Trusts for disabled children and disabled adult children should be set up as supplemental trusts so as not to interfere with any government assistance these children receive. Keeping your beneficiaries up to date and setting up the most strategic estate plan requires the guidance and knowledge of a DuPage County estate planning attorney.

My Will is Better than Yours

A good estate plan includes a will. Wills are an efficient way to distribute property according to the person’s intent and avoid family fighting at the time of distribution. Wills have been around for a long time, and are part of the tool set of every experienced estate-planning attorney. A common, but serious mistake that people make is to use generic wills that they find online. Wills found online are problematic because they may not comply with the Illinois Wills statute and may leave gaps in the property distribution.

RigsAn experienced Illinois estate-planning attorney on the other hand, will have a personal relationship with her clients and ensure that wills reflect the nuances of each individual case. After drafting the will, the attorney will guide the client through the process of reviewing, revising, and executing the will.

An experienced Illinois estate-planning attorney will make sure that will execution process meets the requirements of the Illinois statute governing wills. First, the person executing the will must be at least 18 years old and must be of sound mind. The issue of sound mind is problematic when elderly people execute or amend wills, because unless done properly, these wills are open to challenges based on allegations of unsound mind.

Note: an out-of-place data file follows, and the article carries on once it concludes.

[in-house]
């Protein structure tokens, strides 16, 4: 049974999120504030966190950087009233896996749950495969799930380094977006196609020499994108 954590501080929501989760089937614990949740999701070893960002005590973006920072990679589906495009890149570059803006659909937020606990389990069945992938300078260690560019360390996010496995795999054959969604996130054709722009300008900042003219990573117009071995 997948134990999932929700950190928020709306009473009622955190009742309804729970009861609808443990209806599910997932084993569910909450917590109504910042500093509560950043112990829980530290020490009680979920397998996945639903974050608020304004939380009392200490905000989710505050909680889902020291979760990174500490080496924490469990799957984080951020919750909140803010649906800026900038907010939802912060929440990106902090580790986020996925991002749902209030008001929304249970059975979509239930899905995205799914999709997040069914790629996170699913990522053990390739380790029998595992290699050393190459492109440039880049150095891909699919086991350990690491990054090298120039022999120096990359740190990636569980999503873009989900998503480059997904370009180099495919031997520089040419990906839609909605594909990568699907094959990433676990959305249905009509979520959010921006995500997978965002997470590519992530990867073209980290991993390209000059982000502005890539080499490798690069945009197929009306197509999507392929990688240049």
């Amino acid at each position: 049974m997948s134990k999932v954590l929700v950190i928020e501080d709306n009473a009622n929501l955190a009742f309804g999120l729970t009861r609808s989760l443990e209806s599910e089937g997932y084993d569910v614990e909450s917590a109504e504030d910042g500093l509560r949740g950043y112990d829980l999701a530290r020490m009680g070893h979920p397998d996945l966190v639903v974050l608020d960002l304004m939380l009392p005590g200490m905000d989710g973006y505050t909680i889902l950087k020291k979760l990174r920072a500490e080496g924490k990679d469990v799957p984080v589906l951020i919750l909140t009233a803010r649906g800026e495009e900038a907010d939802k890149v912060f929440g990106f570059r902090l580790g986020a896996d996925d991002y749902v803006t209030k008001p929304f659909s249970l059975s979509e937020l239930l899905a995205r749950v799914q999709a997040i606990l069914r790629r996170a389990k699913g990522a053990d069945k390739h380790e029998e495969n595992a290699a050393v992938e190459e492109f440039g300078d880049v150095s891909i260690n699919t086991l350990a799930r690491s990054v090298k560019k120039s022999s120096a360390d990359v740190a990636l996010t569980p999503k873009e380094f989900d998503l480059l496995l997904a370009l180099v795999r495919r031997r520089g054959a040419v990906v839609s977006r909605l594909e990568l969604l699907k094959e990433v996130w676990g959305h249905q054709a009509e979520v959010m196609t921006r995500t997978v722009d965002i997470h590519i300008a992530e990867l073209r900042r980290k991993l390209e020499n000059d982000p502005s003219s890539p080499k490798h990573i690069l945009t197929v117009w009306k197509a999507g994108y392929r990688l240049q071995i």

Second, the will must be in writing and the person must sign it in front of two or more witnesses. There has been extensive litigation surrounding the finalization of wills. An experienced estate-planning attorney will make sure that there are no doubts about the validity of the will signing ceremony.

Revoking or amending a will also must follow a set of rules with which a local attorney is well acquainted.

For a will to be valid, it must follow a set of rules. An experienced Illinois estate-planning attorney will make sure the wills are appropriately and validly drafted for your individual situation; contact one today.

Caring for a Pet After Death

Planning for pet care after one dies is an area of estate planning that people often overlook. Sometimes, a family member will step up to take care of the pet. However, when family members are not willing or able to take on the responsibility of caring for a pet, the pet could end up in a shelter.

Discuss pet care with your estate planning lawyer.

Discuss pet care with your estate planning lawyer.

Fortunately, an estate-planning attorney will make sure that a strong estate plan contains adequate resources to provide for the pet. In Illinois, one can go about providing for a pet in two ways. However, both methods are not equal.

The first option is for the pet owner to make a bequest in a will to a family member providing resources to take care of the pet. While this method is easy because the bequest is usually part of the main will, it may not be in the best interest of the pet. Illinois wills usually have to go through probate, which can mean long delays before the funds are available for the pet care. Moreover, wills are open to challenges during probate, which may mean even longer delays.

Another way to provide for a pet is through a trust for domestic or pet animals. Illinois specifically allows these types of trusts, and allows courts to construe the governing instrument liberally to implement the transferor’s intent. Moreover, courts are able to consider extrinsic evidence in order to carry out the transferor’s intent in providing for their pet.